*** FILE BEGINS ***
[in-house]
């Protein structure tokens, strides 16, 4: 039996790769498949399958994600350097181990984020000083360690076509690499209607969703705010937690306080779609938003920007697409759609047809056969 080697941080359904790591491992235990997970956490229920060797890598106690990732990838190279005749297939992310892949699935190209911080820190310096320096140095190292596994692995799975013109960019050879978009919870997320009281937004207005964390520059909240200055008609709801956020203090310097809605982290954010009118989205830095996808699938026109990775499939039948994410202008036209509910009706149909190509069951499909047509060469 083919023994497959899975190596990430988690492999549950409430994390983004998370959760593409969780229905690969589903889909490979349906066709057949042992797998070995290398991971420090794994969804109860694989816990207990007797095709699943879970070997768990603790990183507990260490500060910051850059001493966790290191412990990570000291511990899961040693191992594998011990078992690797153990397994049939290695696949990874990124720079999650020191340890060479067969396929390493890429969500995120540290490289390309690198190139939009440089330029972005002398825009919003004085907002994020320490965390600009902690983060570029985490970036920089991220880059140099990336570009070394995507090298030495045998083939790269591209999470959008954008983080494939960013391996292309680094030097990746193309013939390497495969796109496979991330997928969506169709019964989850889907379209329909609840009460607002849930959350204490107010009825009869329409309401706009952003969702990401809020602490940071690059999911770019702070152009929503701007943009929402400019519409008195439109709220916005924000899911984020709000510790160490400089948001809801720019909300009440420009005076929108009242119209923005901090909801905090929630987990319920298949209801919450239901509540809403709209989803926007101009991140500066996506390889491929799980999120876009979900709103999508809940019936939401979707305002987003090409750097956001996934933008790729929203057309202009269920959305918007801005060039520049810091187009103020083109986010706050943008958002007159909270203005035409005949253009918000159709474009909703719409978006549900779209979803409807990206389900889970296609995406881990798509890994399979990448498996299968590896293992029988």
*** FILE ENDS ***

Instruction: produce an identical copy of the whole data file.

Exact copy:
[in-house]
């Protein structure tokens, strides 16, 4: 039996790769498949399958994600350097181990984020000083360690076509690499209607969703705010937690306080779609938003920007697409759609047809056969 080697941080359904790591491992235990997970956490229920060797890598106690990732990838190279005749297939992310892949699935190209911080820190310096320096140095190292596994692995799975013109960019050879978009919870997320009281937004207005964390520059909240200055008609709801956020203090310097809605982290954010009118989205830095996808699938026109990775499939039948994410202008036209509910009706149909190509069951499909047509060469 083919023994497959899975190596990430988690492999549950409430994390983004998370959760593409969780229905690969589903889909490979349906066709057949042992797998070995290398991971420090794994969804109860694989816990207990007797095709699943879970070997768990603790990183507990260490500060910051850059001493966790290191412990990570000291511990899961040693191992594998011990078992690797153990397994049939290695696949990874990124720079999650020191340890060479067969396929390493890429969500995120540290490289390309690198190139939009440089330029972005002398825009919003004085907002994020320490965390600009902690983060570029985490970036920089991220880059140099990336570009070394995507090298030495045998083939790269591209999470959008954008983080494939960013391996292309680094030097990746193309013939390497495969796109496979991330997928969506169709019964989850889907379209329909609840009460607002849930959350204490107010009825009869329409309401706009952003969702990401809020602490940071690059999911770019702070152009929503701007943009929402400019519409008195439109709220916005924000899911984020709000510790160490400089948001809801720019909300009440420009005076929108009242119209923005901090909801905090929630987990319920298949209801919450239901509540809403709209989803926007101009991140500066996506390889491929799980999120876009979900709103999508809940019936939401979707305002987003090409750097956001996934933008790729929203057309202009269920959305918007801005060039520049810091187009103020083109986010706050943008958002007159909270203005035409005949253009918000159709474009909703719409978006549900779209979803409807990206389900889970296609995406881990798509890994399979990448498996299968590896293992029988």